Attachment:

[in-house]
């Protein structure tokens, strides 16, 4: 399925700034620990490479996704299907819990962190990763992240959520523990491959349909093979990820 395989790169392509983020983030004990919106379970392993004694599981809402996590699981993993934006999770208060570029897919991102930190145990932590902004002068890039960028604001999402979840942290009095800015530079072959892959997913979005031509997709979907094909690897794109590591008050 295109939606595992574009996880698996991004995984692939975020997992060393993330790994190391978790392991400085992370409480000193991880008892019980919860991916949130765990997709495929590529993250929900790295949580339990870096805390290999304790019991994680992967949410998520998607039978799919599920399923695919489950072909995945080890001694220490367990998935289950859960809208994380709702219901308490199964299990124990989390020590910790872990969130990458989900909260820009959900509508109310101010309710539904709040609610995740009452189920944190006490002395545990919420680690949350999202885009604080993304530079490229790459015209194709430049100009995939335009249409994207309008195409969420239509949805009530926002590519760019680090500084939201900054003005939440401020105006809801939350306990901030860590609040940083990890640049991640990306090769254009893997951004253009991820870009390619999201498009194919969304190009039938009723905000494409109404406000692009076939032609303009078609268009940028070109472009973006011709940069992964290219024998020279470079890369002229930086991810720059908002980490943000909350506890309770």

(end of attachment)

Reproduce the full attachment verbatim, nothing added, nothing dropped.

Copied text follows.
[in-house]
């Protein structure tokens, strides 16, 4: 399925700034620990490479996704299907819990962190990763992240959520523990491959349909093979990820 395989790169392509983020983030004990919106379970392993004694599981809402996590699981993993934006999770208060570029897919991102930190145990932590902004002068890039960028604001999402979840942290009095800015530079072959892959997913979005031509997709979907094909690897794109590591008050 295109939606595992574009996880698996991004995984692939975020997992060393993330790994190391978790392991400085992370409480000193991880008892019980919860991916949130765990997709495929590529993250929900790295949580339990870096805390290999304790019991994680992967949410998520998607039978799919599920399923695919489950072909995945080890001694220490367990998935289950859960809208994380709702219901308490199964299990124990989390020590910790872990969130990458989900909260820009959900509508109310101010309710539904709040609610995740009452189920944190006490002395545990919420680690949350999202885009604080993304530079490229790459015209194709430049100009995939335009249409994207309008195409969420239509949805009530926002590519760019680090500084939201900054003005939440401020105006809801939350306990901030860590609040940083990890640049991640990306090769254009893997951004253009991820870009390619999201498009194919969304190009039938009723905000494409109404406000692009076939032609303009078609268009940028070109472009973006011709940069992964290219024998020279470079890369002229930086991810720059908002980490943000909350506890309770």